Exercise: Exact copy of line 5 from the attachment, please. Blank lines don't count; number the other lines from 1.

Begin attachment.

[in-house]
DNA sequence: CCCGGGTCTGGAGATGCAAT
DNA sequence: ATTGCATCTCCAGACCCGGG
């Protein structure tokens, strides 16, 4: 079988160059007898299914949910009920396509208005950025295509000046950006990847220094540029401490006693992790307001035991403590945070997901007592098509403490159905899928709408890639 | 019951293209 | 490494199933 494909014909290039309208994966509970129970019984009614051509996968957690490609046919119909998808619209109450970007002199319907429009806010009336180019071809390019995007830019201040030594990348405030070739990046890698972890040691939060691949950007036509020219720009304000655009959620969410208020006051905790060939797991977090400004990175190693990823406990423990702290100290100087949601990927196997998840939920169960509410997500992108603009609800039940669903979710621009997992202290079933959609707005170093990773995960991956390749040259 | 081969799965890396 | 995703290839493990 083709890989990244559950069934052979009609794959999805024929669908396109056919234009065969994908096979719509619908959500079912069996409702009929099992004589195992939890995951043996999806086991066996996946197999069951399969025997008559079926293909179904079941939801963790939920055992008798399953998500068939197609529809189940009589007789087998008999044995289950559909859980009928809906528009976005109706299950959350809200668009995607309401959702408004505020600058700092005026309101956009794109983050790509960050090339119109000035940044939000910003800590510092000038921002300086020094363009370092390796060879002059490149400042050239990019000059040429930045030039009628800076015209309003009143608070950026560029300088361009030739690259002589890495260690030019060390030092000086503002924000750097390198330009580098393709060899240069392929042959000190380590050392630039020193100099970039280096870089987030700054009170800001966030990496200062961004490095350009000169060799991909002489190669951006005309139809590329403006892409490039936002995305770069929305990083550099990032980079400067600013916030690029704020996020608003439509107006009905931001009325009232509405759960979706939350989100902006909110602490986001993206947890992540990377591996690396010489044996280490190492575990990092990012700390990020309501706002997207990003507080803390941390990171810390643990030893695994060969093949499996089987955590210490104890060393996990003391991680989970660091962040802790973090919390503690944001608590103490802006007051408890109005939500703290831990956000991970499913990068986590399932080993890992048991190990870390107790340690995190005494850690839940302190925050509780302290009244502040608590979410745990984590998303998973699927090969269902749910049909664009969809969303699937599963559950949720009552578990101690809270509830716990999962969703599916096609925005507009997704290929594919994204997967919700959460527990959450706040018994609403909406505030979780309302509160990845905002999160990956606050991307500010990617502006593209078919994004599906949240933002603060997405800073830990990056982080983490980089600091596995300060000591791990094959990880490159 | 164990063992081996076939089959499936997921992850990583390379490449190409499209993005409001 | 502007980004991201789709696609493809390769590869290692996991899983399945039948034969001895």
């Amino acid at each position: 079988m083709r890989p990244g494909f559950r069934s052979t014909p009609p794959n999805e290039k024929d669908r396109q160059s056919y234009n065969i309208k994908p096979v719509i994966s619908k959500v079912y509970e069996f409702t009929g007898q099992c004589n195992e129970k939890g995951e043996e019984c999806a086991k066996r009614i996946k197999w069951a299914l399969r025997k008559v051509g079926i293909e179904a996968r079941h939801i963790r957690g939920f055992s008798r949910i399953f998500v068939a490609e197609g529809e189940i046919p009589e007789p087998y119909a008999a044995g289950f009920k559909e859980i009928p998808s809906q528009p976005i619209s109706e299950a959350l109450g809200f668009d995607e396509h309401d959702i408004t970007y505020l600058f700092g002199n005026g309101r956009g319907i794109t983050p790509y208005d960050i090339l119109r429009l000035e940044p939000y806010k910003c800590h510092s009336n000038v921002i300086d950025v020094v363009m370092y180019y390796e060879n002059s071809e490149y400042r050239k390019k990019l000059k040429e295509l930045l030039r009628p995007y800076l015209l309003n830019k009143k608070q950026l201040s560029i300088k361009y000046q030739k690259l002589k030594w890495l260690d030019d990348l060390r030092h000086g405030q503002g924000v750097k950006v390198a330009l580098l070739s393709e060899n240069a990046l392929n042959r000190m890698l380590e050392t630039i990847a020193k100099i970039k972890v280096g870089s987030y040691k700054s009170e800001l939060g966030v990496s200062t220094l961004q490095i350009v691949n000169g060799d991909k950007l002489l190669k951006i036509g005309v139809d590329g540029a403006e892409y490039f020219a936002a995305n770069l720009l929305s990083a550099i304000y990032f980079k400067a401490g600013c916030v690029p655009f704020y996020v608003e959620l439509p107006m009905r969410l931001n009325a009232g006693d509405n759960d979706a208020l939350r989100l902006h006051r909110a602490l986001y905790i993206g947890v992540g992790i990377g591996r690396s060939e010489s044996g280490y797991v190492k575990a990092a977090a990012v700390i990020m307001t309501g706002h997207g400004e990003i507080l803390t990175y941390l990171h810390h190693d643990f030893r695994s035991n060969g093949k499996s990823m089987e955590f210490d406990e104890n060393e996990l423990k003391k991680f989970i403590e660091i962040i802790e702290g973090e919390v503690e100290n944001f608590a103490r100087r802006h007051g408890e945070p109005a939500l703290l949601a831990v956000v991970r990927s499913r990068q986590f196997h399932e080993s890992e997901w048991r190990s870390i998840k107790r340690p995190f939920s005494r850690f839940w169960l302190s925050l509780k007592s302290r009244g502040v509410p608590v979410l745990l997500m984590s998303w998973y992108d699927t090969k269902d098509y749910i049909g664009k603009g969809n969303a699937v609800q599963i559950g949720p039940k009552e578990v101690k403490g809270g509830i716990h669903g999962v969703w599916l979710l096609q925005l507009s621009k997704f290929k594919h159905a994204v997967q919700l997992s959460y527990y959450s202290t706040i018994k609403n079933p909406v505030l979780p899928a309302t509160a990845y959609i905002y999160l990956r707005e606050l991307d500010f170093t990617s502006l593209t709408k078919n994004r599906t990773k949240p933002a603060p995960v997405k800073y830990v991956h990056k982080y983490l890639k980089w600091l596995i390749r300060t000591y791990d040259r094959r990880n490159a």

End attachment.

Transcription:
């Amino acid at each position: 079988m083709r890989p990244g494909f559950r069934s052979t014909p009609p794959n999805e290039k024929d669908r396109q160059s056919y234009n065969i309208k994908p096979v719509i994966s619908k959500v079912y509970e069996f409702t009929g007898q099992c004589n195992e129970k939890g995951e043996e019984c999806a086991k066996r009614i996946k197999w069951a299914l399969r025997k008559v051509g079926i293909e179904a996968r079941h939801i963790r957690g939920f055992s008798r949910i399953f998500v068939a490609e197609g529809e189940i046919p009589e007789p087998y119909a008999a044995g289950f009920k559909e859980i009928p998808s809906q528009p976005i619209s109706e299950a959350l109450g809200f668009d995607e396509h309401d959702i408004t970007y505020l600058f700092g002199n005026g309101r956009g319907i794109t983050p790509y208005d960050i090339l119109r429009l000035e940044p939000y806010k910003c800590h510092s009336n000038v921002i300086d950025v020094v363009m370092y180019y390796e060879n002059s071809e490149y400042r050239k390019k990019l000059k040429e295509l930045l030039r009628p995007y800076l015209l309003n830019k009143k608070q950026l201040s560029i300088k361009y000046q030739k690259l002589k030594w890495l260690d030019d990348l060390r030092h000086g405030q503002g924000v750097k950006v390198a330009l580098l070739s393709e060899n240069a990046l392929n042959r000190m890698l380590e050392t630039i990847a020193k100099i970039k972890v280096g870089s987030y040691k700054s009170e800001l939060g966030v990496s200062t220094l961004q490095i350009v691949n000169g060799d991909k950007l002489l190669k951006i036509g005309v139809d590329g540029a403006e892409y490039f020219a936002a995305n770069l720009l929305s990083a550099i304000y990032f980079k400067a401490g600013c916030v690029p655009f704020y996020v608003e959620l439509p107006m009905r969410l931001n009325a009232g006693d509405n759960d979706a208020l939350r989100l902006h006051r909110a602490l986001y905790i993206g947890v992540g992790i990377g591996r690396s060939e010489s044996g280490y797991v190492k575990a990092a977090a990012v700390i990020m307001t309501g706002h997207g400004e990003i507080l803390t990175y941390l990171h810390h190693d643990f030893r695994s035991n060969g093949k499996s990823m089987e955590f210490d406990e104890n060393e996990l423990k003391k991680f989970i403590e660091i962040i802790e702290g973090e919390v503690e100290n944001f608590a103490r100087r802006h007051g408890e945070p109005a939500l703290l949601a831990v956000v991970r990927s499913r990068q986590f196997h399932e080993s890992e997901w048991r190990s870390i998840k107790r340690p995190f939920s005494r850690f839940w169960l302190s925050l509780k007592s302290r009244g502040v509410p608590v979410l745990l997500m984590s998303w998973y992108d699927t090969k269902d098509y749910i049909g664009k603009g969809n969303a699937v609800q599963i559950g949720p039940k009552e578990v101690k403490g809270g509830i716990h669903g999962v969703w599916l979710l096609q925005l507009s621009k997704f290929k594919h159905a994204v997967q919700l997992s959460y527990y959450s202290t706040i018994k609403n079933p909406v505030l979780p899928a309302t509160a990845y959609i905002y999160l990956r707005e606050l991307d500010f170093t990617s502006l593209t709408k078919n994004r599906t990773k949240p933002a603060p995960v997405k800073y830990v991956h990056k982080y983490l890639k980089w600091l596995i390749r300060t000591y791990d040259r094959r990880n490159a």